Indonesia's new patent law came into effect on 28 August 2016. The country's earlier patent law, Law No. 14 enacted in 2001, had been in effect for over fifteen years. The new law resolves complications relating to unpaid annuity fees for abandoned patents, which had recently been a source of frustration for many foreign companies doing business in Indonesia. The new law also introduces some patent law principles that are now common in other key patent jurisdictions. We explain some of the most significant changes below.
Patent annuity fees
In most countries, a patent owner wishing to abandon a patent right will often cease paying annual maintenance fees on the patent, causing the patent to become abandoned in due course. Taking this approach in Indonesia had previously caused many patent owners to be subject to a debt collection action taken by the Indonesia Ministry of Finance.
Previously, annuity fees could be paid for up to three years after the annuity deadline, with abandonment occurring only after the failure to pay annuities for three consecutive years. However, Indonesia's Ministry of Finance interpreted those three years of annuity payments as an outstanding debt and sent debt collection notices directly to patent owners, even though the patent had been abandoned. In order to avoid having an outstanding dispute with the Government, many patent owners would proceed to pay the outstanding debt, without deriving any benefit from the then-abandoned patent. In some cases, the debt would amount to several thousand U.S. dollars per patent.
Under the new patent law, a patent owner is not required to pay such past-due annuities on abandoned patents. Additionally, any late payment of an annuity fee must be made within 6 months after the annuity deadline, with the possibility of extending this time period to a maximum of 12 months upon providing notice and paying additional fees. These changes will come as a welcome relief to patent owners.
Among the types of subject matter explicitly excluded from patent protection are "rules and methods that only comprise of computer programs." This language appears to be intended to mirror the exclusion of the European Patent Convention ("EPC"), which excludes the patenting of "schemes, rules and methods for performing mental acts… and programs for computers… as such." (Art. 52(2)-(3))
Based on this language in the new patent law, it is likely that the Directorate General of Intellectual Property's approach toward computer-implemented inventions will also mirror that of the EPC, and other jurisdictions following a similar approach, where computer-implemented inventions with sufficient technical character will be patentable, provided that the other patentability requirements have also been met.
New uses for known or existing products
Inventions relating to a new use of a known or existing product are now explicitly excluded from patentable subject matter under the new law. The exclusion applies, for example, to pharmaceutical compositions that are later discovered to have a second or further medical use. Protection for these inventions is currently allowed in many jurisdictions both in Asia and Europe. The exclusion appears to apply to both "Swiss-type claims" and also purpose-limited product claims, which have now effectively replaced Swiss-type claims in most European Patent Convention member states. This change represents a departure from the trend in neighbouring jurisdictions.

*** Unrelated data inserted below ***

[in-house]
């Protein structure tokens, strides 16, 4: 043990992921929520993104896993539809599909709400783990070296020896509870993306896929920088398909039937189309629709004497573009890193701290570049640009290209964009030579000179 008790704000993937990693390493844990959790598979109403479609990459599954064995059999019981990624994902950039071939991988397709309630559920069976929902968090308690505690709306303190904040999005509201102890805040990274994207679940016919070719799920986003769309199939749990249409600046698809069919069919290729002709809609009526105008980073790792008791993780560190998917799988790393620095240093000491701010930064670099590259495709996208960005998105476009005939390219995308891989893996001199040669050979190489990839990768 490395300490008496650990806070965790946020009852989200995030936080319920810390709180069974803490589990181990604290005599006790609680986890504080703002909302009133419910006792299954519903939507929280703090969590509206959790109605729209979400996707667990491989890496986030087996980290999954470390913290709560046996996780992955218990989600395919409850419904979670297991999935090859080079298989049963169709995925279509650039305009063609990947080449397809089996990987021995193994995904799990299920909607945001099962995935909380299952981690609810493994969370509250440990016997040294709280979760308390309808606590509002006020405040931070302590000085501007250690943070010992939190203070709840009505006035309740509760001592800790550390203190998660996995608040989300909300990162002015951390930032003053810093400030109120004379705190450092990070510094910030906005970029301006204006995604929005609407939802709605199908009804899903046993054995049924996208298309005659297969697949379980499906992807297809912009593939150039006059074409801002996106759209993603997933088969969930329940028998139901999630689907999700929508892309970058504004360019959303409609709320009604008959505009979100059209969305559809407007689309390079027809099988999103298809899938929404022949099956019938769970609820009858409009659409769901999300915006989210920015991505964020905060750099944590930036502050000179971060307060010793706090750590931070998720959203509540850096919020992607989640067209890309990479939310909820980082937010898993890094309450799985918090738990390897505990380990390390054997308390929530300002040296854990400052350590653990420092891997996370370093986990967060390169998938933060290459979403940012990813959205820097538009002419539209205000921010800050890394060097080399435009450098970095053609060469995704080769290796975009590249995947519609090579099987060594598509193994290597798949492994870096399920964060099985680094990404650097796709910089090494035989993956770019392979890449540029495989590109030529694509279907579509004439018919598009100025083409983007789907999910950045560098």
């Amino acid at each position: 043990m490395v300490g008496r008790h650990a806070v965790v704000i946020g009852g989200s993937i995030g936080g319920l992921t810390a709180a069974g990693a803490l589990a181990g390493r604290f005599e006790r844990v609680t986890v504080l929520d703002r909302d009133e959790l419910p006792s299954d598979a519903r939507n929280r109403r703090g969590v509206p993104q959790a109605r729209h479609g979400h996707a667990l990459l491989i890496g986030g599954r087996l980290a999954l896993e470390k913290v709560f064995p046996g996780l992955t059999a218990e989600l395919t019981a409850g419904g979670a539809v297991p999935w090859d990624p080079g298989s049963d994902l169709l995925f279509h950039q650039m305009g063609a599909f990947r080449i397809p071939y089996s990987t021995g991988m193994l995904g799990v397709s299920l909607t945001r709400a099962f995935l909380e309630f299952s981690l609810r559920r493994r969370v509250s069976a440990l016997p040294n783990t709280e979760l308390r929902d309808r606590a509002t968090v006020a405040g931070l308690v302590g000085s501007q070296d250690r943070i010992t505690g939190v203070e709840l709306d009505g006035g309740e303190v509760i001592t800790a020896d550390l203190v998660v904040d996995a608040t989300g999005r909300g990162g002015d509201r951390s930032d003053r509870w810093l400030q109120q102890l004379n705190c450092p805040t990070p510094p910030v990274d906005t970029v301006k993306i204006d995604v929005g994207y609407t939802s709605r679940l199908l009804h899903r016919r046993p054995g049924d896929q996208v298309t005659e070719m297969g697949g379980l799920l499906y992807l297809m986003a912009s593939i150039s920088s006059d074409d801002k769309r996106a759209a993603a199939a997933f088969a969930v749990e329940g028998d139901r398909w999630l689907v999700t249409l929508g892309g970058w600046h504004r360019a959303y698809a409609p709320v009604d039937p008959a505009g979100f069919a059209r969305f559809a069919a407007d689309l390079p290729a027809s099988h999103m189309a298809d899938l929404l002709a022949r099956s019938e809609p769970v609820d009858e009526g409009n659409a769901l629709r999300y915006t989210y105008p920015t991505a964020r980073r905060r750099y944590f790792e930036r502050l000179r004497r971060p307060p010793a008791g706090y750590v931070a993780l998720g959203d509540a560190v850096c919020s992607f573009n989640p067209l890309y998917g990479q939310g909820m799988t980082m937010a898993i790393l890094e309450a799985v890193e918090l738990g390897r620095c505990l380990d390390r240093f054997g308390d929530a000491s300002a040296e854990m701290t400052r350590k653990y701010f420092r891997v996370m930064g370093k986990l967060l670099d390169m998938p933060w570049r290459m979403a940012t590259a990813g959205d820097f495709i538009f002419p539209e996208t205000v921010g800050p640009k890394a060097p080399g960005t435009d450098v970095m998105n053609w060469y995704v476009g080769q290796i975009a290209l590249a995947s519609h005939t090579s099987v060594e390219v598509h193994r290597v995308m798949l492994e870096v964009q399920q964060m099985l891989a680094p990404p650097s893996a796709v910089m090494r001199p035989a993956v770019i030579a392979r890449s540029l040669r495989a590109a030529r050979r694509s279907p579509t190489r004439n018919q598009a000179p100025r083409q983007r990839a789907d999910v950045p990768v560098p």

Expanded infringement exemption for pharmaceutical products
Under the previous law, an exemption from criminal liability was previously provided under Article 135 that exempted certain limited-purpose production of pharmaceutical products performed during the 2 years prior to the expiry of a patent. Under the new law, this exemption has been extended from 2 years to 5 years, and it protects against both civil and criminal liability.
Such exemptions, referred to as a "Bolar provision", or known as the Hatch-Waxman exemption in the U.S., are available in many jurisdictions. This exemption allows generic drug manufacturers to perform testing or seek regulatory approval prior to the expiry of the patent right so that they may bring their products to market immediately after the expiry of the patent. However, the scope of this exemption varies widely from country to country, and steps should be taken to ensure that any pre-expiry activity in Indonesia is clearly permitted under the new patent law.
The new patent law clarified the circumstances under which the Government may grant compulsory patent licenses. If necessary for treating certain diseases, the Government may grant a compulsory license for the manufacture and import of a patented pharmaceutical product. A compulsory license may also be granted for the export of patented products to other developing countries.
The Indonesian Government has previously granted such licenses, most recently for the manufacture of drugs to treat HIV and hepatitis. The added provisions maintain the Government's overall discretion to grant further compulsory licenses in the future.
The new Indonesia Patent Law will apply to all patent applications filed on or after 28 August 2016.